As we all grow older, so do our parents. They need care and kindness, not because of what they can give us or what they have given us, but simply because of who they are – father and mother.  This responsibility to care for the elders falls on the younger generation. Some situations are simple and easy. In other situations it is difficult for various reasons – financial, physical, serious and extensive medical care required, etc. All these situations require an objective assessment based on knowledge and sound reasoning and a relentless commitment (Vairagya) to do the right thing (i.e) care for the elders, who paved the way for us to be who we are today. It is in situations like this the younger generation is sometimes faced with challenges of choice. Exactly what these choices are and how correct they are will largely depend on our “Gnana Vairagya Siddhi”.

It is time to wish the very best for all mothers on this Mother’s day!   A word of sincere gratitude for all their care and attention to the younger ones. It is also time to express our gratitude and admiration for all those who are now caring for their mothers (and fathers) at a time of their need, simply for who they are, our elders. I am sure this group of admirable human being includes a lot of mothers! To them, a special word of recognition on this Mother’s day!

You can read our essays on the Mother’s Day from the previous years from the links below. https://sipractce.wordpress.com/2011/05/05/maternal-instinct/ https://sipractce.wordpress.com/2010/05/09/happy-mothers-day/

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6 Responses to Happy Mother’s Day – 2012

  1. Deepa Mangalat says:

    Thank you so much for this.. You have explained “gnana vairagya siddhyartham” so succintly!! Annapoorneshwari amma is our kula deivam — there is a beautiful temple (near my tharavad) in my ancestral hometown of Cherukunnu, Kerala –even before we could talk we kids were taught to chant “Annapoorne sadapoorne’ — my beloved grandmother still blesses us with “annapoorneshwari amma rakshikatte” — simply put “May Mother Annapoorna look after you” — armed with this blessing her children, grandchildren and great grandchildren are equipped to face anything!!!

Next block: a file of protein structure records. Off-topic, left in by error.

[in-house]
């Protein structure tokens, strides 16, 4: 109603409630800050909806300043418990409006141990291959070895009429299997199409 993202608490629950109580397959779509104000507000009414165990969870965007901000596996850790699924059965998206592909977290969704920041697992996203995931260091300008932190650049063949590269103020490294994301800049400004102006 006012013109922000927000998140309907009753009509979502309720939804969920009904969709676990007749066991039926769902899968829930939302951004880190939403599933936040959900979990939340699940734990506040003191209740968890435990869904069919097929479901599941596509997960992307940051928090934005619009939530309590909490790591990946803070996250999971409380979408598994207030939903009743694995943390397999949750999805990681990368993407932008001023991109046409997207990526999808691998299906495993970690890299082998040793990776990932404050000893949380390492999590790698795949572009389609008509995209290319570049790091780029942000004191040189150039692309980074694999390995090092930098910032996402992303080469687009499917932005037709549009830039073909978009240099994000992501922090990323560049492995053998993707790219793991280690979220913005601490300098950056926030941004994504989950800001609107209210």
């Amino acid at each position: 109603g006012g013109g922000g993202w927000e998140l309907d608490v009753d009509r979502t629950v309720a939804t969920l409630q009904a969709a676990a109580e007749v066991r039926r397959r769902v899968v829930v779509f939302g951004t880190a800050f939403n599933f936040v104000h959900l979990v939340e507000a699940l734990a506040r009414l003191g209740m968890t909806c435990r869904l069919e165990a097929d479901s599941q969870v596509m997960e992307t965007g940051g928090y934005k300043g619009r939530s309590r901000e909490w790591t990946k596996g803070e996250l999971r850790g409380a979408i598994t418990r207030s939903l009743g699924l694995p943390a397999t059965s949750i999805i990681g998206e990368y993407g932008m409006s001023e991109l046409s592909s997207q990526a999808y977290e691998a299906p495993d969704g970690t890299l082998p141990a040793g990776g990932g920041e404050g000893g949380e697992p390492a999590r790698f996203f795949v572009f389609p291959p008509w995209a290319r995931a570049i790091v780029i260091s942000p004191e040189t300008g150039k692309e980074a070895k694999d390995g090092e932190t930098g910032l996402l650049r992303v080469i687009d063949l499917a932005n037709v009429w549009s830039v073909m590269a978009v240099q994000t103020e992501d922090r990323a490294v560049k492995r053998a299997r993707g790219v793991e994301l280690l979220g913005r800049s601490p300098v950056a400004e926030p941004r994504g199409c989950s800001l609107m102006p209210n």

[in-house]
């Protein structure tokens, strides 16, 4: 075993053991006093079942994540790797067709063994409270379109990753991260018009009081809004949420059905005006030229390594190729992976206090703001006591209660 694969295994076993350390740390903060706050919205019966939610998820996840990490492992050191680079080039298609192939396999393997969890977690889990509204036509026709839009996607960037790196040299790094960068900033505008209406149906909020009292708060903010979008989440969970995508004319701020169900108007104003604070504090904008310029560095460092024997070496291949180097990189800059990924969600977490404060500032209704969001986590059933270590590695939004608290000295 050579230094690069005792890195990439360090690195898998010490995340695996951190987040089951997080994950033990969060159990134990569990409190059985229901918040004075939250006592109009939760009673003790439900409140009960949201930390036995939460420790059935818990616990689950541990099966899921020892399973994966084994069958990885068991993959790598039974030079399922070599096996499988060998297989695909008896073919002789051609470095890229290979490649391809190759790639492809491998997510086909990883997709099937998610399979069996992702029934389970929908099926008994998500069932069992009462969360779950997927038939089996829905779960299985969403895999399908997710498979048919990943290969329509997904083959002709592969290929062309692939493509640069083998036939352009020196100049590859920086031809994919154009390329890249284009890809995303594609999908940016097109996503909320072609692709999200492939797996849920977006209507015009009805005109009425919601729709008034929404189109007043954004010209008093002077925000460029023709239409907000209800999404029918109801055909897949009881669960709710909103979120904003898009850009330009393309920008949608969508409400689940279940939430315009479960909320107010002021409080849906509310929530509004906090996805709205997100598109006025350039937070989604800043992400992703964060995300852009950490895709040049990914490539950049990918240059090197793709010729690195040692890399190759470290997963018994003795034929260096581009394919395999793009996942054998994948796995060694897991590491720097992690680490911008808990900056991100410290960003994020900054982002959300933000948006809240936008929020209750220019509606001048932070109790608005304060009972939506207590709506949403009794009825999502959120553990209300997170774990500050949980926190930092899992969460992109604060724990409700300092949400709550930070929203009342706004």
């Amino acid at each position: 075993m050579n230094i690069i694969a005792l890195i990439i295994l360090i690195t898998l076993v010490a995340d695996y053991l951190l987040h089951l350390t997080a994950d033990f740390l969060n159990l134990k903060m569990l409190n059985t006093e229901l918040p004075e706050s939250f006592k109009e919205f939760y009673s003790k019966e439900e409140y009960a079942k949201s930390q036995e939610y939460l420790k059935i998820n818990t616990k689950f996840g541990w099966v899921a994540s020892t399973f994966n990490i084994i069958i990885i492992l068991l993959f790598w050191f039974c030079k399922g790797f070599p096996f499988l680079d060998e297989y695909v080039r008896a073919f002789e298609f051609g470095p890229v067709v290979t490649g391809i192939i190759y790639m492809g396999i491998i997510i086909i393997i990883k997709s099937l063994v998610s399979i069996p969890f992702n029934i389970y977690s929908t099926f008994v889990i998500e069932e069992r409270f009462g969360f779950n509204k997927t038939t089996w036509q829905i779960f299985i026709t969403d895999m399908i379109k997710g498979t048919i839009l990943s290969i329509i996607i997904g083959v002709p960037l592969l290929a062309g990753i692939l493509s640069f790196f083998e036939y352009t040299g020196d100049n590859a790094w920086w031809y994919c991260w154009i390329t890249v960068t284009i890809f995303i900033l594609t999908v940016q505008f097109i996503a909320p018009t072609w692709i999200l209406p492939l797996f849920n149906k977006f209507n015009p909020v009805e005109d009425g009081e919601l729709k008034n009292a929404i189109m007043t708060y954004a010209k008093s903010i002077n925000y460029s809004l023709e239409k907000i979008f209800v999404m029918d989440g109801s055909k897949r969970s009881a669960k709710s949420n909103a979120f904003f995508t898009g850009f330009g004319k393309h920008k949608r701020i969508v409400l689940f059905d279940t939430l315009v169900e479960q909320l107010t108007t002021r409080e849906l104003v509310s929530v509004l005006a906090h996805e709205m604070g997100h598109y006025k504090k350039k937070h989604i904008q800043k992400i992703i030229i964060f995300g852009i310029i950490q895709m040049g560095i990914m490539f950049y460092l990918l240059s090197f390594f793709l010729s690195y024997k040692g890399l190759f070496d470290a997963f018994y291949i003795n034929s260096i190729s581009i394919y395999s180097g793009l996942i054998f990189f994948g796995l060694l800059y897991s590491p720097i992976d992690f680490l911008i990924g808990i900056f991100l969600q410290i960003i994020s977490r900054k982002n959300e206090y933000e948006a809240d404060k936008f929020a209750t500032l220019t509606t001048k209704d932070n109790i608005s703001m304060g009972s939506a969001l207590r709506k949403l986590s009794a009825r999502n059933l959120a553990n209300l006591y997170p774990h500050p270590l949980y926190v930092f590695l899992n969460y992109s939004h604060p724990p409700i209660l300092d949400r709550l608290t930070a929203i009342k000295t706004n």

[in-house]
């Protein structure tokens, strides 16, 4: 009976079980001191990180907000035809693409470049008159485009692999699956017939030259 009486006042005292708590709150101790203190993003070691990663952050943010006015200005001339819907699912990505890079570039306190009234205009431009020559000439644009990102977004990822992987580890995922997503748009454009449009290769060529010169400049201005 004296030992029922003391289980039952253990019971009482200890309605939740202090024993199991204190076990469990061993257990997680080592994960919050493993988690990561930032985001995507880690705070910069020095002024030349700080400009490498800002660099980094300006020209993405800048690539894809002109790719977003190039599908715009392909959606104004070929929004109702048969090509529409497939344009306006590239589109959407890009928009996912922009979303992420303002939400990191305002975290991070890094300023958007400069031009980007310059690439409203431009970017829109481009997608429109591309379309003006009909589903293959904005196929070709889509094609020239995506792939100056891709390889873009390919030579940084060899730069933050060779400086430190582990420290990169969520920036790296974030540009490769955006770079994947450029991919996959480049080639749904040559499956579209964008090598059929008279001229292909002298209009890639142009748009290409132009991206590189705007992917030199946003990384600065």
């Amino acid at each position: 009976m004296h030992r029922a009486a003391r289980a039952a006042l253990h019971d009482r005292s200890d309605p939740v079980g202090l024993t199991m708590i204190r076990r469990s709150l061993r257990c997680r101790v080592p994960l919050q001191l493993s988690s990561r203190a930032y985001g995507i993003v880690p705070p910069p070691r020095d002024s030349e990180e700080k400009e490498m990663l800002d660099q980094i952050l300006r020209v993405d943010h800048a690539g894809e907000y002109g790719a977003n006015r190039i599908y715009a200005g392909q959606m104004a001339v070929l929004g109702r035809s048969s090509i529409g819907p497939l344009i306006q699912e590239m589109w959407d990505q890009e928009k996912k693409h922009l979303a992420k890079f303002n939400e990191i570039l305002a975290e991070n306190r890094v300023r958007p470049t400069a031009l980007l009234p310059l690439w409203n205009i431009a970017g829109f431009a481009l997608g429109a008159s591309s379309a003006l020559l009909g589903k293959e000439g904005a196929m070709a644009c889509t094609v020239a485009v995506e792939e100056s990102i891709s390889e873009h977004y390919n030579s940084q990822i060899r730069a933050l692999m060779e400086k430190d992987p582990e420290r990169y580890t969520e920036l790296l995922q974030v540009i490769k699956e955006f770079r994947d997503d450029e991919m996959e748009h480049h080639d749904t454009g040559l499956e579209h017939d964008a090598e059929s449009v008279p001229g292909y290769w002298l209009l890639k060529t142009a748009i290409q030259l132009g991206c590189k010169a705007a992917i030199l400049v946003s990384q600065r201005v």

2. Dilip Marhur says:

    Thank you for these beautiful Mother’s day thoughts… Dilip


  3. Jayent Dave says:

    An excellent article and thought for mother’s day. A very complex logical philosophy of Shankaracharya explained in simple words. Thank you.


  4. Sumanthra Rao says:

    Guru Adi Shankara also performed the last rites of his mother, which is a clear departure from the accepted norms that is followed by a sanyasi. Even today I have seen that the mothers of the sanyasi’s do not come in the presence of their children after they are ordained (i.e. given deeksha or sanyasam). The story goes that the local community did not even give Shankaracharya the firewood necessary for the ritual and he used banana stems instead. I think he invoked his yogic power to do this. Swami’s action only highlights the importance of mother and the obligations children have towards their parents.


    • sipractce says:

      Sumanthra, Jayant, Dilip and Deepa:
      Excellent feedback and insightful comments!
      Your feedback makes this blog far more valuable to all readers
      Thanks to Jay for pointing out an error in my original post, which has since been corrected: I had typed by mistake eighteenth century, which now correctly reads as the eighth century – the time when Adhi Sankara lived.
      Thanks every one.


  5. jothi raghavan says:

    Excellent. Thank you for the mother’s day wishes. Very well written article. All these acharyas have been rebellious in their own way not following the rules blindly. This is clear from Sumanthara Rao’s story. I have not heard the crocodile story. This is very similar to the story of Gajendra Moksham in Bhagavatham. I have always thought of that episode as the ego(crocodile) pulling us deeper into the misery of samsara and finally Bhagavan comes to the rescue when one surrenders to him unconditionally. That seems to have actually happened to Adi Shankara. What a great Acharya..